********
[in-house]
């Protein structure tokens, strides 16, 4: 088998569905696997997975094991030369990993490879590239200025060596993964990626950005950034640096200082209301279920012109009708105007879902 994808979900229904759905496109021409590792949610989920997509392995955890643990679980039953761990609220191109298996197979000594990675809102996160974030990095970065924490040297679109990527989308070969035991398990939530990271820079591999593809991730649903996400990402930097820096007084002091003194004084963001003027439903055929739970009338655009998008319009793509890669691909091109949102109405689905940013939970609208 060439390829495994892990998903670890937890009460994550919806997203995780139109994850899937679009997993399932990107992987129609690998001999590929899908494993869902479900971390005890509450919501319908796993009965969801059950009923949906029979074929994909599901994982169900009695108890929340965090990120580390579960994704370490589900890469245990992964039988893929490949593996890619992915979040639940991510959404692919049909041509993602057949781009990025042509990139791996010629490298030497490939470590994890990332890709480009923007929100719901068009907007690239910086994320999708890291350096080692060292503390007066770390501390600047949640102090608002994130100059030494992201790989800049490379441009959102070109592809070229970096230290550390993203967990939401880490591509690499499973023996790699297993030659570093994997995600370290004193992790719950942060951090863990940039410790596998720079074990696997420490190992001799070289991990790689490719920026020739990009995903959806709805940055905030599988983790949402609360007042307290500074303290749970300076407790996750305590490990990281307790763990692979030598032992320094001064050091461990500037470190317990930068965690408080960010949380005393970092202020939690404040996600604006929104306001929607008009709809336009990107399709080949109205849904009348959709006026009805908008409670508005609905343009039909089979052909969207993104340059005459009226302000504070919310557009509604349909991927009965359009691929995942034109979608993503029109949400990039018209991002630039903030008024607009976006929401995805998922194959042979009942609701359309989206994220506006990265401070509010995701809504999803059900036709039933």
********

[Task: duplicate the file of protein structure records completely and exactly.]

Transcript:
[in-house]
């Protein structure tokens, strides 16, 4: 088998569905696997997975094991030369990993490879590239200025060596993964990626950005950034640096200082209301279920012109009708105007879902 994808979900229904759905496109021409590792949610989920997509392995955890643990679980039953761990609220191109298996197979000594990675809102996160974030990095970065924490040297679109990527989308070969035991398990939530990271820079591999593809991730649903996400990402930097820096007084002091003194004084963001003027439903055929739970009338655009998008319009793509890669691909091109949102109405689905940013939970609208 060439390829495994892990998903670890937890009460994550919806997203995780139109994850899937679009997993399932990107992987129609690998001999590929899908494993869902479900971390005890509450919501319908796993009965969801059950009923949906029979074929994909599901994982169900009695108890929340965090990120580390579960994704370490589900890469245990992964039988893929490949593996890619992915979040639940991510959404692919049909041509993602057949781009990025042509990139791996010629490298030497490939470590994890990332890709480009923007929100719901068009907007690239910086994320999708890291350096080692060292503390007066770390501390600047949640102090608002994130100059030494992201790989800049490379441009959102070109592809070229970096230290550390993203967990939401880490591509690499499973023996790699297993030659570093994997995600370290004193992790719950942060951090863990940039410790596998720079074990696997420490190992001799070289991990790689490719920026020739990009995903959806709805940055905030599988983790949402609360007042307290500074303290749970300076407790996750305590490990990281307790763990692979030598032992320094001064050091461990500037470190317990930068965690408080960010949380005393970092202020939690404040996600604006929104306001929607008009709809336009990107399709080949109205849904009348959709006026009805908008409670508005609905343009039909089979052909969207993104340059005459009226302000504070919310557009509604349909991927009965359009691929995942034109979608993503029109949400990039018209991002630039903030008024607009976006929401995805998922194959042979009942609701359309989206994220506006990265401070509010995701809504999803059900036709039933």